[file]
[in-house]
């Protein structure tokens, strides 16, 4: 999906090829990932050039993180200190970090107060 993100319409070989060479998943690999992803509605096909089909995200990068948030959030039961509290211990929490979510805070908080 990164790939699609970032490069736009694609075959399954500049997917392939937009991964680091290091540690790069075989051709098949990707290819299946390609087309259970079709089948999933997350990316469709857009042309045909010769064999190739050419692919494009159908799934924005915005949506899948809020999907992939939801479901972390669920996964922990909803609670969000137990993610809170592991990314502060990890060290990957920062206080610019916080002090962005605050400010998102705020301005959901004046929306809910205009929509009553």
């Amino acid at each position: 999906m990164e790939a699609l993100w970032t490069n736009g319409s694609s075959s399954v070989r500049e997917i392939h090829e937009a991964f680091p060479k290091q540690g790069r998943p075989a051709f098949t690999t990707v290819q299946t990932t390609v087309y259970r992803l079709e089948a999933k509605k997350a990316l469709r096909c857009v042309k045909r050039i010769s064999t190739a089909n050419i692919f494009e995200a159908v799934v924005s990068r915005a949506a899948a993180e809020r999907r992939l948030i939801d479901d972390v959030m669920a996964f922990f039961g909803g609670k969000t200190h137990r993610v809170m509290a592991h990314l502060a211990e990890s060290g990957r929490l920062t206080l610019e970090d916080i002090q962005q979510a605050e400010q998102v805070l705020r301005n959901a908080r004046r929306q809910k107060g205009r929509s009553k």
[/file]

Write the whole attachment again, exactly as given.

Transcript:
[in-house]
């Protein structure tokens, strides 16, 4: 999906090829990932050039993180200190970090107060 993100319409070989060479998943690999992803509605096909089909995200990068948030959030039961509290211990929490979510805070908080 990164790939699609970032490069736009694609075959399954500049997917392939937009991964680091290091540690790069075989051709098949990707290819299946390609087309259970079709089948999933997350990316469709857009042309045909010769064999190739050419692919494009159908799934924005915005949506899948809020999907992939939801479901972390669920996964922990909803609670969000137990993610809170592991990314502060990890060290990957920062206080610019916080002090962005605050400010998102705020301005959901004046929306809910205009929509009553």
């Amino acid at each position: 999906m990164e790939a699609l993100w970032t490069n736009g319409s694609s075959s399954v070989r500049e997917i392939h090829e937009a991964f680091p060479k290091q540690g790069r998943p075989a051709f098949t690999t990707v290819q299946t990932t390609v087309y259970r992803l079709e089948a999933k509605k997350a990316l469709r096909c857009v042309k045909r050039i010769s064999t190739a089909n050419i692919f494009e995200a159908v799934v924005s990068r915005a949506a899948a993180e809020r999907r992939l948030i939801d479901d972390v959030m669920a996964f922990f039961g909803g609670k969000t200190h137990r993610v809170m509290a592991h990314l502060a211990e990890s060290g990957r929490l920062t206080l610019e970090d916080i002090q962005q979510a605050e400010q998102v805070l705020r301005n959901a908080r004046r929306q809910k107060g205009r929509s009553k």